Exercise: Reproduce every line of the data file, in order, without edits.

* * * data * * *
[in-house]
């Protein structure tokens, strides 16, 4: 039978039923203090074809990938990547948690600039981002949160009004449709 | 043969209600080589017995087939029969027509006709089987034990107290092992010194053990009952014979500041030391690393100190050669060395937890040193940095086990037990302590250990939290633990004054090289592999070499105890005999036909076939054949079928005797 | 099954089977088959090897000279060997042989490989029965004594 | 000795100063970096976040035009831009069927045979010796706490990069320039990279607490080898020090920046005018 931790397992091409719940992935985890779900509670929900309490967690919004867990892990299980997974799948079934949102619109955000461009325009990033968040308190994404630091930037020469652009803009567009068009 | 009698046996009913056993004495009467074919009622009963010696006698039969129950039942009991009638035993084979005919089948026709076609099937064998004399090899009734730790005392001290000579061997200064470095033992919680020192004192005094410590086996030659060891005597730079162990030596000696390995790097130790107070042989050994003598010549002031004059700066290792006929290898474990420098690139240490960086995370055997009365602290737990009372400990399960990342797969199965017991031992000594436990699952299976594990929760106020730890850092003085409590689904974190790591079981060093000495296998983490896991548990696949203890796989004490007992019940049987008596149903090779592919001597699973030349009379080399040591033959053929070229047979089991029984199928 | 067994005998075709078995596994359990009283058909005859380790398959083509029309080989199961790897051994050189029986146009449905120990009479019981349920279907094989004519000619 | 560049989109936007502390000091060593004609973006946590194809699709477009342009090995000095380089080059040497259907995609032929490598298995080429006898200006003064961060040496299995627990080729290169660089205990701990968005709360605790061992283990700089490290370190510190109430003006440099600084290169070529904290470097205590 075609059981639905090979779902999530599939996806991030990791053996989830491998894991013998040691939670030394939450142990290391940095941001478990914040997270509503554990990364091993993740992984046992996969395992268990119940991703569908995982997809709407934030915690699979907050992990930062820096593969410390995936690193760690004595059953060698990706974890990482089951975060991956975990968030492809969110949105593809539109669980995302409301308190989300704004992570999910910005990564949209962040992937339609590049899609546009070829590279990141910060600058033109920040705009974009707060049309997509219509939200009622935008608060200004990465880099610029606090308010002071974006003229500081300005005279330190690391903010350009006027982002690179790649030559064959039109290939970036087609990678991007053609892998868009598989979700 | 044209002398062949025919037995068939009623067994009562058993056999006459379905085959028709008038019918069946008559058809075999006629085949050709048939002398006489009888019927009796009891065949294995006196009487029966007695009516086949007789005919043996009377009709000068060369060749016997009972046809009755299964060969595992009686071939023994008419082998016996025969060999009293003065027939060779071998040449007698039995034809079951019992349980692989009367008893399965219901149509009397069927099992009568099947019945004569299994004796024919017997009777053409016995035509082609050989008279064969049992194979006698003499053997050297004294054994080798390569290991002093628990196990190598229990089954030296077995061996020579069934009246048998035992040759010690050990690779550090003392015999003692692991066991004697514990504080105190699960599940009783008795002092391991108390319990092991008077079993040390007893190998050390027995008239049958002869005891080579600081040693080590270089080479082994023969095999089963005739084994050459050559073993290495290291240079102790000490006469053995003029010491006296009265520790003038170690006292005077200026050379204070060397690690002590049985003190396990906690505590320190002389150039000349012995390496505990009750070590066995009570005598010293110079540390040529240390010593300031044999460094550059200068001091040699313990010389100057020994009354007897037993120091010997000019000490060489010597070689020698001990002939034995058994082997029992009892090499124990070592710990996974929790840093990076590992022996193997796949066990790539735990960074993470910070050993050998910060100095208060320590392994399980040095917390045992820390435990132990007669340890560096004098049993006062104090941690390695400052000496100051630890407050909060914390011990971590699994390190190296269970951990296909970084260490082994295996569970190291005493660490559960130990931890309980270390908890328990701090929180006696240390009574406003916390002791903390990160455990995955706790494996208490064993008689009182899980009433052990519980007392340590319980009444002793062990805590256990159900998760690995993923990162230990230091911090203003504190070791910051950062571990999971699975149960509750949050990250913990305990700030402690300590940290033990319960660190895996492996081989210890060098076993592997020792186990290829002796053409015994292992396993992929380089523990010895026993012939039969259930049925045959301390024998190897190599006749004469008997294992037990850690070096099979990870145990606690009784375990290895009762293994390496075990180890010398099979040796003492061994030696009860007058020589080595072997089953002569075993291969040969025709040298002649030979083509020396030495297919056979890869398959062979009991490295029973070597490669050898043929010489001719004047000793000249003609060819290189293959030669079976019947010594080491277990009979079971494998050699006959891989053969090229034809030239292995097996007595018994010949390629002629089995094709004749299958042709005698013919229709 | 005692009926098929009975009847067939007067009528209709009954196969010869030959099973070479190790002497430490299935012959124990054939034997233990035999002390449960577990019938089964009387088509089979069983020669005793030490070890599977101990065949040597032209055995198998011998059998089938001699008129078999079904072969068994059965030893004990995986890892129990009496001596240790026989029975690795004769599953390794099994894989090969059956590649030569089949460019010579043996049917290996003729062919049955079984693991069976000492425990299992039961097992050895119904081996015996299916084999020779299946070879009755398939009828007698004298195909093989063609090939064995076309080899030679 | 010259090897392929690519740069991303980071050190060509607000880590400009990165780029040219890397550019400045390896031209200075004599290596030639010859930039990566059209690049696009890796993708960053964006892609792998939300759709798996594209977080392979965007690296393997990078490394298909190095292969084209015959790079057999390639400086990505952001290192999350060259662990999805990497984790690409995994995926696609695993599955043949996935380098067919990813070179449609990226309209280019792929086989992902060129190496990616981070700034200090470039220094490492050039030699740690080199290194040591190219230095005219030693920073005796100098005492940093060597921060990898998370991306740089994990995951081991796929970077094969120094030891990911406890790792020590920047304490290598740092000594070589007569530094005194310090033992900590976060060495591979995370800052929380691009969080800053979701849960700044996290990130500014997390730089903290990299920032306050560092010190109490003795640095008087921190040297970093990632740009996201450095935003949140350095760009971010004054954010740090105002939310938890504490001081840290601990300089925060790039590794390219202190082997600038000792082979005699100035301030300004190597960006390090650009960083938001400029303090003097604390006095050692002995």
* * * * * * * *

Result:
[in-house]
């Protein structure tokens, strides 16, 4: 039978039923203090074809990938990547948690600039981002949160009004449709 | 043969209600080589017995087939029969027509006709089987034990107290092992010194053990009952014979500041030391690393100190050669060395937890040193940095086990037990302590250990939290633990004054090289592999070499105890005999036909076939054949079928005797 | 099954089977088959090897000279060997042989490989029965004594 | 000795100063970096976040035009831009069927045979010796706490990069320039990279607490080898020090920046005018 931790397992091409719940992935985890779900509670929900309490967690919004867990892990299980997974799948079934949102619109955000461009325009990033968040308190994404630091930037020469652009803009567009068009 | 009698046996009913056993004495009467074919009622009963010696006698039969129950039942009991009638035993084979005919089948026709076609099937064998004399090899009734730790005392001290000579061997200064470095033992919680020192004192005094410590086996030659060891005597730079162990030596000696390995790097130790107070042989050994003598010549002031004059700066290792006929290898474990420098690139240490960086995370055997009365602290737990009372400990399960990342797969199965017991031992000594436990699952299976594990929760106020730890850092003085409590689904974190790591079981060093000495296998983490896991548990696949203890796989004490007992019940049987008596149903090779592919001597699973030349009379080399040591033959053929070229047979089991029984199928 | 067994005998075709078995596994359990009283058909005859380790398959083509029309080989199961790897051994050189029986146009449905120990009479019981349920279907094989004519000619 | 560049989109936007502390000091060593004609973006946590194809699709477009342009090995000095380089080059040497259907995609032929490598298995080429006898200006003064961060040496299995627990080729290169660089205990701990968005709360605790061992283990700089490290370190510190109430003006440099600084290169070529904290470097205590 075609059981639905090979779902999530599939996806991030990791053996989830491998894991013998040691939670030394939450142990290391940095941001478990914040997270509503554990990364091993993740992984046992996969395992268990119940991703569908995982997809709407934030915690699979907050992990930062820096593969410390995936690193760690004595059953060698990706974890990482089951975060991956975990968030492809969110949105593809539109669980995302409301308190989300704004992570999910910005990564949209962040992937339609590049899609546009070829590279990141910060600058033109920040705009974009707060049309997509219509939200009622935008608060200004990465880099610029606090308010002071974006003229500081300005005279330190690391903010350009006027982002690179790649030559064959039109290939970036087609990678991007053609892998868009598989979700 | 044209002398062949025919037995068939009623067994009562058993056999006459379905085959028709008038019918069946008559058809075999006629085949050709048939002398006489009888019927009796009891065949294995006196009487029966007695009516086949007789005919043996009377009709000068060369060749016997009972046809009755299964060969595992009686071939023994008419082998016996025969060999009293003065027939060779071998040449007698039995034809079951019992349980692989009367008893399965219901149509009397069927099992009568099947019945004569299994004796024919017997009777053409016995035509082609050989008279064969049992194979006698003499053997050297004294054994080798390569290991002093628990196990190598229990089954030296077995061996020579069934009246048998035992040759010690050990690779550090003392015999003692692991066991004697514990504080105190699960599940009783008795002092391991108390319990092991008077079993040390007893190998050390027995008239049958002869005891080579600081040693080590270089080479082994023969095999089963005739084994050459050559073993290495290291240079102790000490006469053995003029010491006296009265520790003038170690006292005077200026050379204070060397690690002590049985003190396990906690505590320190002389150039000349012995390496505990009750070590066995009570005598010293110079540390040529240390010593300031044999460094550059200068001091040699313990010389100057020994009354007897037993120091010997000019000490060489010597070689020698001990002939034995058994082997029992009892090499124990070592710990996974929790840093990076590992022996193997796949066990790539735990960074993470910070050993050998910060100095208060320590392994399980040095917390045992820390435990132990007669340890560096004098049993006062104090941690390695400052000496100051630890407050909060914390011990971590699994390190190296269970951990296909970084260490082994295996569970190291005493660490559960130990931890309980270390908890328990701090929180006696240390009574406003916390002791903390990160455990995955706790494996208490064993008689009182899980009433052990519980007392340590319980009444002793062990805590256990159900998760690995993923990162230990230091911090203003504190070791910051950062571990999971699975149960509750949050990250913990305990700030402690300590940290033990319960660190895996492996081989210890060098076993592997020792186990290829002796053409015994292992396993992929380089523990010895026993012939039969259930049925045959301390024998190897190599006749004469008997294992037990850690070096099979990870145990606690009784375990290895009762293994390496075990180890010398099979040796003492061994030696009860007058020589080595072997089953002569075993291969040969025709040298002649030979083509020396030495297919056979890869398959062979009991490295029973070597490669050898043929010489001719004047000793000249003609060819290189293959030669079976019947010594080491277990009979079971494998050699006959891989053969090229034809030239292995097996007595018994010949390629002629089995094709004749299958042709005698013919229709 | 005692009926098929009975009847067939007067009528209709009954196969010869030959099973070479190790002497430490299935012959124990054939034997233990035999002390449960577990019938089964009387088509089979069983020669005793030490070890599977101990065949040597032209055995198998011998059998089938001699008129078999079904072969068994059965030893004990995986890892129990009496001596240790026989029975690795004769599953390794099994894989090969059956590649030569089949460019010579043996049917290996003729062919049955079984693991069976000492425990299992039961097992050895119904081996015996299916084999020779299946070879009755398939009828007698004298195909093989063609090939064995076309080899030679 | 010259090897392929690519740069991303980071050190060509607000880590400009990165780029040219890397550019400045390896031209200075004599290596030639010859930039990566059209690049696009890796993708960053964006892609792998939300759709798996594209977080392979965007690296393997990078490394298909190095292969084209015959790079057999390639400086990505952001290192999350060259662990999805990497984790690409995994995926696609695993599955043949996935380098067919990813070179449609990226309209280019792929086989992902060129190496990616981070700034200090470039220094490492050039030699740690080199290194040591190219230095005219030693920073005796100098005492940093060597921060990898998370991306740089994990995951081991796929970077094969120094030891990911406890790792020590920047304490290598740092000594070589007569530094005194310090033992900590976060060495591979995370800052929380691009969080800053979701849960700044996290990130500014997390730089903290990299920032306050560092010190109490003795640095008087921190040297970093990632740009996201450095935003949140350095760009971010004054954010740090105002939310938890504490001081840290601990300089925060790039590794390219202190082997600038000792082979005699100035301030300004190597960006390090650009960083938001400029303090003097604390006095050692002995």